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ARTS: Summertime arts and culture (Summer 2018)

August 12th, 2018 · No Comments

Fascinating films, family fun, and fabulous festivals

By Heather Kelly

For the family

Open Streets TO, the recreational program that opens our streets to people, returns August 19 from 10:00 a.m. to 2 p.m. on Bloor and Yonge streets. These active living events are a great way to enjoy walking, cycling, rollerblading, and dancing in the streets of our city!

The Very Hungry Caterpillar by Eric Carle has delighted generations of readers since 1969, selling more than 43 million copies worldwide. Now the timeless classic will be on stage at the Miles Nadal JCC Saturdays and Sundays throughout the summer, as Joseph Patrick Presents: The Very Hungry Caterpillar Show.

The Bata Shoe Museum continues its Summer Family Fun programs where children ages 3 to 12 can complete a shoe-themed craft, play I spy in the galleries, and try on some funky shoes.

New camp sessions start in August, too. 918 Bathurst hosts Theatre Direct camps at the end of July, and Alliance Française offers music, creative arts, photography, and theatre camp. Children can make music at the Royal Conservatory School at instrumental exploration camps, band camps, and free Smart Start classes on Saturdays.

Stay cool indoors

Dora award nominee Thom Allison directs Randolph Centre for the Arts’ third-year students in Stephen Sondheim’s masterpiece A Little Night Music, the Tony Award-winning musical inspired by the Ingmar Bergman film Smiles of a Summer Night. Set in 1900s Sweden, A Little Night Music whisks audiences away to a weekend in the country where infinite possibilities of new romances and second chances bring endless surprises. On stage at the Randolph theatre August 2 to 4 and 9 to 11.

Some of the most anticipated new documentaries of the summer will be on the big screen at Hot Docs Ted Rogers Cinema.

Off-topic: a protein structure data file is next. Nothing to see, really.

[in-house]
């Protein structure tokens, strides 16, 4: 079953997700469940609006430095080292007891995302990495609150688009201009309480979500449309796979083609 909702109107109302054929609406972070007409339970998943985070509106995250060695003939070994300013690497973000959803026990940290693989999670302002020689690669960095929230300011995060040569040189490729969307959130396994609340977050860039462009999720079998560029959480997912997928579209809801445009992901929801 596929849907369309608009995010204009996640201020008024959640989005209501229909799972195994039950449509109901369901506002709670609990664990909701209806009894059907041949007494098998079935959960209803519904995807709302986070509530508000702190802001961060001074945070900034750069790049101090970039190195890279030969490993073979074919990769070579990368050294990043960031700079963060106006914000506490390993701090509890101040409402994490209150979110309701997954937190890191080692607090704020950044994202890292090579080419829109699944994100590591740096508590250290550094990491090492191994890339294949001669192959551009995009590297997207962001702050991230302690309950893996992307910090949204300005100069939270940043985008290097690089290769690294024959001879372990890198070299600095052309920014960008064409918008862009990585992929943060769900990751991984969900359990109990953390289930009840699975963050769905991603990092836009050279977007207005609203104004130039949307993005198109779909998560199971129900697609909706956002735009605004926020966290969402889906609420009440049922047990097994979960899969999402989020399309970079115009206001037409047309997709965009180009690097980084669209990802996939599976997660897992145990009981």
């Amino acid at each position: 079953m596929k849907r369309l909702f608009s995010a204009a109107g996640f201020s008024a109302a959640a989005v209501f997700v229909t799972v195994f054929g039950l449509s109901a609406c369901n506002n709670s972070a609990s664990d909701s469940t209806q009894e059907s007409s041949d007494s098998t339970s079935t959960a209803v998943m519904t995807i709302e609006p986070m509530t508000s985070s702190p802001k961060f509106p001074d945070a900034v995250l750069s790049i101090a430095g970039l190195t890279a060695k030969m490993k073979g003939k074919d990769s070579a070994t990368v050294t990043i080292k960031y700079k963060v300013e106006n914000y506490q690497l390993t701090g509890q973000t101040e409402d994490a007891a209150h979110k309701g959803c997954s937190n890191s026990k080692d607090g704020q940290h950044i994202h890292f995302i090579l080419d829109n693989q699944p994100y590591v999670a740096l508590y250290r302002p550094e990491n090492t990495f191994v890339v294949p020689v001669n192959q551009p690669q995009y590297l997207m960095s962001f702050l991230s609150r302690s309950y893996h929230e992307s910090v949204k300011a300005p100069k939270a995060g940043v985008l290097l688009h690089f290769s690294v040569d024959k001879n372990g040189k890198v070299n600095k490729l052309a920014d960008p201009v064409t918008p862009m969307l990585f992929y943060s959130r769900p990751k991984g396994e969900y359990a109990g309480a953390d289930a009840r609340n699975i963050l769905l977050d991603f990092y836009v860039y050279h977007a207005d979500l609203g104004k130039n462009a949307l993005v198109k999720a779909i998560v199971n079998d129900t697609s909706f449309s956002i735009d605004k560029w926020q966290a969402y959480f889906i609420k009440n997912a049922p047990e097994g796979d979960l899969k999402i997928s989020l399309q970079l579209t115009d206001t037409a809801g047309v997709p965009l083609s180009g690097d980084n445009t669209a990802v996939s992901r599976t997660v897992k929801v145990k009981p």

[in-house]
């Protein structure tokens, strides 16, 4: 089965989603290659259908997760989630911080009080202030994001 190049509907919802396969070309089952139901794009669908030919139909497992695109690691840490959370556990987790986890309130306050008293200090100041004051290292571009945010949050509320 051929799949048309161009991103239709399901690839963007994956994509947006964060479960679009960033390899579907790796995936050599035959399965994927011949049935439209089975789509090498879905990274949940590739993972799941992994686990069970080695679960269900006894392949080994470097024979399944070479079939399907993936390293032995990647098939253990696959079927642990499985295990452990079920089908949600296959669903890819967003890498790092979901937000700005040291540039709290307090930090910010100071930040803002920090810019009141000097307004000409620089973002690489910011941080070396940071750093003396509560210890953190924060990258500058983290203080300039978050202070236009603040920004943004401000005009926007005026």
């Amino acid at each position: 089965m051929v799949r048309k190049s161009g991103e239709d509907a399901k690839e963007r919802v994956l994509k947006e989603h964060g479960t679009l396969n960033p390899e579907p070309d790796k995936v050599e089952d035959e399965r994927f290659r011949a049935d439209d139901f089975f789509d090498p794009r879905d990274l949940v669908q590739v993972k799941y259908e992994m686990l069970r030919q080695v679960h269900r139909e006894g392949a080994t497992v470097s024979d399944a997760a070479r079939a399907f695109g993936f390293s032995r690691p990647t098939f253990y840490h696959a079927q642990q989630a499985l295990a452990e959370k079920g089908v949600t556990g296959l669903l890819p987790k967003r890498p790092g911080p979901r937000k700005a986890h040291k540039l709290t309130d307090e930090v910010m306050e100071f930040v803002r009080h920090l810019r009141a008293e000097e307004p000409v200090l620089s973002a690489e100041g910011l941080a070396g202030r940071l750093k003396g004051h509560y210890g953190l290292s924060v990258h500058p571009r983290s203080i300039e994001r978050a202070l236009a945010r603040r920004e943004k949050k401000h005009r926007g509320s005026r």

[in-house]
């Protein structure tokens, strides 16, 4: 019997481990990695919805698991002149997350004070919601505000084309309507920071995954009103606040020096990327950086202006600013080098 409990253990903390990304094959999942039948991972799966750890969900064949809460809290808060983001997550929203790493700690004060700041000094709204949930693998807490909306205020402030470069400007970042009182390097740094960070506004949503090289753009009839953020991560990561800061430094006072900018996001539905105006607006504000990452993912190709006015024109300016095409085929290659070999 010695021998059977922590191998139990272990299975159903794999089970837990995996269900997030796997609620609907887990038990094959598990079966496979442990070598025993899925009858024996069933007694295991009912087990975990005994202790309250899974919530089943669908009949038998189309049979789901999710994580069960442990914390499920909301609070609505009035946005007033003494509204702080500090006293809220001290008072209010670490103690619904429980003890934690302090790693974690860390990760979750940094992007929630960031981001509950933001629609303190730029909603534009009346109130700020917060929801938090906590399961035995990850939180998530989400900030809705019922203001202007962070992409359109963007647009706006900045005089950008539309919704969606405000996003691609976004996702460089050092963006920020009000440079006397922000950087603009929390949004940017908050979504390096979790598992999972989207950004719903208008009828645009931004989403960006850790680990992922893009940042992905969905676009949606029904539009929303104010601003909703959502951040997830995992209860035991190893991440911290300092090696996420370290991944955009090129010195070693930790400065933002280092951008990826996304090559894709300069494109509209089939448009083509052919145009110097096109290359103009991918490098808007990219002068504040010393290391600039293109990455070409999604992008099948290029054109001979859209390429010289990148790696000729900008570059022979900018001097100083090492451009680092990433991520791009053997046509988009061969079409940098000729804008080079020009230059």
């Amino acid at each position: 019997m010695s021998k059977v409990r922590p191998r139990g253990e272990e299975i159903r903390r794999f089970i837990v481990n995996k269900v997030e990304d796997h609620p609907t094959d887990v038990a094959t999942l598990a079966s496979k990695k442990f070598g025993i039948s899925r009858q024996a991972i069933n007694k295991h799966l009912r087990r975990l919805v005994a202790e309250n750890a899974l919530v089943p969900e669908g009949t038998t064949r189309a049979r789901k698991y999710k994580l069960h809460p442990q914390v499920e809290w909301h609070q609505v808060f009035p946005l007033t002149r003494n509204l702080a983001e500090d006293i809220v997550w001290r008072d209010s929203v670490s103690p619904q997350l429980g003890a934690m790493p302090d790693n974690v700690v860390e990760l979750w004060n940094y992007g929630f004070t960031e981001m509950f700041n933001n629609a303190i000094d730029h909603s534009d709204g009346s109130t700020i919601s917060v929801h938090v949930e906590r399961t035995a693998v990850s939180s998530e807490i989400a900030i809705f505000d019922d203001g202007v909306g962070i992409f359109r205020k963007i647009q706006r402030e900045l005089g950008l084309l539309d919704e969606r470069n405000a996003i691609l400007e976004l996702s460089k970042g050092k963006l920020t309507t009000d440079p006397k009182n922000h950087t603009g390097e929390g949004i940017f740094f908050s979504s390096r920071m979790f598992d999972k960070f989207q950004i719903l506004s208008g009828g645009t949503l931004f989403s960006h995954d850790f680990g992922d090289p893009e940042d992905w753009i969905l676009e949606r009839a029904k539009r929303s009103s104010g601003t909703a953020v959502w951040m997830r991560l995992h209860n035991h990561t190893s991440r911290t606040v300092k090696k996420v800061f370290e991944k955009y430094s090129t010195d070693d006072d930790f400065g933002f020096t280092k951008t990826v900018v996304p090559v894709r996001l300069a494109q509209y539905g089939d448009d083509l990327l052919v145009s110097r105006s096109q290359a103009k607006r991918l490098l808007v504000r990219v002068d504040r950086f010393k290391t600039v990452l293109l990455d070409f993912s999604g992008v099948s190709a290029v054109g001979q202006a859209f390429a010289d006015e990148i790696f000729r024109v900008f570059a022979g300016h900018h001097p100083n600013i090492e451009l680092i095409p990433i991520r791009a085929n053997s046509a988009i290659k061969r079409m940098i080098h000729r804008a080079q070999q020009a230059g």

Discover the star-studded secrets of Manhattan’s most exclusive hotel with Always at The Carlyle. Go behind-the-scenes of the movie industry with Filmworker and Hitler’s Hollywood, or glimpse the historic process behind the Oslo Accords in The Oslo Diaries. Take a musical road trip across Elvis Presley’s America in Eugene Jarecki’s The King, and embark on a globe-spanning journey inside the lives of the international wealthy elite with Lauren Greenfield’s Generation Wealth. And for those of us who loved Mr. Rogers, screenings of Won’t You Be My Neighbour? start August 10.

Istituto Italiano di Cultura hosts the photo exhibition Melodramatic Realism, with photos from three masterpieces by Luchino Visconti. The first steps of Visconti and of Neorealism are documented in this exhibition, with photos by Osvaldo Civirani and Paul Ronald.

The Japan Foundation invites you into the universe of Noh Theatre through images of masks in Yokoyama Noh Theatre Photography. Designated as Intangible Cultural Heritage by UNESCO in 2001, Noh Theatre has been an elaborate theatre form since the fourteenth century.

The travelling exhibition Manolo Blahnik: The Art of Shoes, a retrospective of one of the world’s most iconic shoemakers with more than 200 shoes and 80 original sketches from Blahnik’s personal archive, is a summer highlight at the Bata Shoe Museum. The fashion theme continues at the ROM with Iris van Herpen: Transforming Fashion, where metal umbrella ribs, magnets, and 3-D printing are some of the astonishing materials the Dutch fashion designer uses to create striking haute couture.

The Gardiner Museum is continuing Community Arts Space free programs. Each project considers how the city’s unique and varied local histories of art and social activism can be re-mapped for the future. Reclaiming Artifacts, co-presented with Art Starts from August 2 to 16, invites visitors to explore the “discovery” of artifacts found during the construction of a condo in the year 2050. Then the Gardiner Museum hosts a public opening for Maldewin Weskijinu / Blood Soaked Soil, an exhibition by artist Louis Esmé, on August 24.

Ashkenaz Festival opens on the Bloor St. Culture Corridor this year with a Yiddish Glory, a concert at Koerner Hall on August 28 featuring an all-star ensemble of virtuosi from the worlds of classical, jazz, and Roma and Jewish folk music. The songs were written by Holocaust victims and survivors in the Soviet Union during the Second World War, collected by a team of Jewish Soviet ethnomusicologists during the war, confiscated, then restored by University of Toronto Professor Anna Shternshis, who will introduce the concert.

Tags: Annex · Arts